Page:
Weirdness: only states have colors, not transitions. This means that you sometimes have to make dummy states with

    *    <next-state>    noeat

just to get a color specification.

Delimiter match buffer is for perl and shell: a regex in perl can be s<..>(...) and in shell you can say: <<EOS ....... EOS

New feature: subroutines

Highlighter state machines can now make subroutine calls. This works by template instantiation: the called state machine is included in your current state machine, but is modified so that the return address points to the called. There is still no run-time stack (the state is represented as a single integer plus the saved delimiter string).

Recursion is allowed, but is self limited to 5 levels.

To call a subroutine, use the 'call' option:

    "\""    fred    call=string(dquote)

The subroutine called 'string' is called and the jump to 'fred' is ignored. The 'dquote' option is passed to the subroutine.

The subroutine itself returns to the caller like this:

    "\""    whatever    return

If we're in a subroutine, the return is made. Otherwise the jump to 'whatever' is made.

There are several ways of delimiting subroutines which show up in how it is called. Here are the options:

  • call=string() - A file called string.jsf is the subroutine. The entire file is the subroutine. The starting point is the first state in the file.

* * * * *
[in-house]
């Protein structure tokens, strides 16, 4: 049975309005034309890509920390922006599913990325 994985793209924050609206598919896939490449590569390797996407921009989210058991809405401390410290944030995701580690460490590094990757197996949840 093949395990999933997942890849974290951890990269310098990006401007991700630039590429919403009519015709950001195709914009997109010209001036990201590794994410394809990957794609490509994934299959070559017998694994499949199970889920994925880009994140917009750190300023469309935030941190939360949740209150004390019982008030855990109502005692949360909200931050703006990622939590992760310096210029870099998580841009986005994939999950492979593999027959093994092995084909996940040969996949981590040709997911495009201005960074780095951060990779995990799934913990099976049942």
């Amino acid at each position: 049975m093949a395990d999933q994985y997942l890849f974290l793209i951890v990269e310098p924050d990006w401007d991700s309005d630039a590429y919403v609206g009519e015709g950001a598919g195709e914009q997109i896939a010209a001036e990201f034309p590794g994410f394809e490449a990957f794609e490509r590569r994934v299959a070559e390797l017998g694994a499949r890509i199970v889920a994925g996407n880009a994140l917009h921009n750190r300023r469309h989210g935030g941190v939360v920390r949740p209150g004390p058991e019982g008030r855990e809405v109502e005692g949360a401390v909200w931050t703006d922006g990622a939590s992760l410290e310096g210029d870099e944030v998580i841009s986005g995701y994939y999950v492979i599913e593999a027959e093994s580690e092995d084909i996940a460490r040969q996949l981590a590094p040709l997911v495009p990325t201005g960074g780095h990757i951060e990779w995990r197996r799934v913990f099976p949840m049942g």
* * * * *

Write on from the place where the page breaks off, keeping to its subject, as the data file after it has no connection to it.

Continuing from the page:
• call=library.string() - A file called library.jsf has the subroutine. The subroutine within the file is called string.

  • call=.string() - There is a subroutine called string in the current file.

When a subroutine is within a file, but is not the whole file, it is delimited as follows:

.subr string

. . . states for string subroutine . . .


Option flags can be passed to subroutines which control preprocessor-like directives. For example:

.ifdef dquote
    "\""    idle    return
.ifdef squote
    "'"     idle    return

.else if also available. .ifdefs can be nested.

Obsolete feature: sync lines

the sync lines specification no longer matter. We now always parse from the beginning of the file. Here is the old description:

Define no. sync lines You can say:

  • '-200' means 200 lines
  • '-' means always start parsing from beginning of file when we lose sync if nothing is specified, the default is -50

Colors and attributes

Define colors and attributes. Give a list of attributes, one background color and one foreground color (default is used if color is left out).

Attributes: bold inverse blink dim underline

Standard colors:

Foreground: white cyan magenta blue yellow green red black

Background: bg_white bg_cyan bg_magenta bg_blue bg_yellow bg_green bg_red bg_black

For 16 color and 256 color xterms: "export TERM=xterm-16color", these brighter than normal colors are available:

Note that you need an xterm which was compiled to support 16 or 256 colors and a matching termcap/terminfo entry for it.


Background: bg_WHITE bg_CYAN bg_MAGENTA bg_BLUE bg_YELLOW bg_GREEN bg_RED bg_BLACK

For 256 color xterm: "export TERM=xterm-256color", these become available:

Note that you need an xterm which was compiled to support 256 colors and a matching termcap/terminfo entry for it.

fg_RGB and bg_RGB, where R, G, and B range from 0 - 5. So: fg_500 is bright red.

fg_NN and bg_NN give shades of grey, where the intensity, NN, ranges from 0 - 23.